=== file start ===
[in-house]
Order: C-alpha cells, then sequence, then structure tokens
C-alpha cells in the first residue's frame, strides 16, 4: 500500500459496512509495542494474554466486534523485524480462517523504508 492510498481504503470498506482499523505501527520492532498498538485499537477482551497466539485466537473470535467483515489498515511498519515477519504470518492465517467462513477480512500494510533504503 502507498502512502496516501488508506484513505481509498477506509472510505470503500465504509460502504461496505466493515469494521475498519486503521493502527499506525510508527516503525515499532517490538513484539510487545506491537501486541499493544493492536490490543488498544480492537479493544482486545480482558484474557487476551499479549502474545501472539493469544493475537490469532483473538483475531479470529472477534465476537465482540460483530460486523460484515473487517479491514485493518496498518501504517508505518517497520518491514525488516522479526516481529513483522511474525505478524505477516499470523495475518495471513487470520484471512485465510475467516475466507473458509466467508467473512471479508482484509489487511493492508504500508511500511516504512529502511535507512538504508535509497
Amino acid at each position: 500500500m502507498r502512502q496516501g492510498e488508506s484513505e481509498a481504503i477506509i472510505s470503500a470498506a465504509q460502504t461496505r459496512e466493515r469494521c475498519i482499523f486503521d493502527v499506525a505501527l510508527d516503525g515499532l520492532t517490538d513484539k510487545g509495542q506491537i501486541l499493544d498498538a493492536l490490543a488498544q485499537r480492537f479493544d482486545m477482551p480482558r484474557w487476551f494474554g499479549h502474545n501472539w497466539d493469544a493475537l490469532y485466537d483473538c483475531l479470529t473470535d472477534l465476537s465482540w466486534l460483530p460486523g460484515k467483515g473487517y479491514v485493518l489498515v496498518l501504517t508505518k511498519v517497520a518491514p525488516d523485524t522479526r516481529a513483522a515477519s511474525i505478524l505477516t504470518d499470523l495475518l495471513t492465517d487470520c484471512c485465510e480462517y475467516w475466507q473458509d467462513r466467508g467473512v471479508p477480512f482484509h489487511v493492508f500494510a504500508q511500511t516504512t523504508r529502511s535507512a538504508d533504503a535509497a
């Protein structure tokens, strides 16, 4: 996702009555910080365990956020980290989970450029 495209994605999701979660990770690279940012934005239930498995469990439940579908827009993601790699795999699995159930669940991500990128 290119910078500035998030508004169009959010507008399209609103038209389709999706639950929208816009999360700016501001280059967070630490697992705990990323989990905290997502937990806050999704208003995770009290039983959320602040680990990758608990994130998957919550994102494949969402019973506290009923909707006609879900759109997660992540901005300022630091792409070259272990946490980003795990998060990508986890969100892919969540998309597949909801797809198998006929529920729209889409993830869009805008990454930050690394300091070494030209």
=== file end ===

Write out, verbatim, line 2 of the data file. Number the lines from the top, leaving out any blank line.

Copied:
Order: C-alpha cells, then sequence, then structure tokens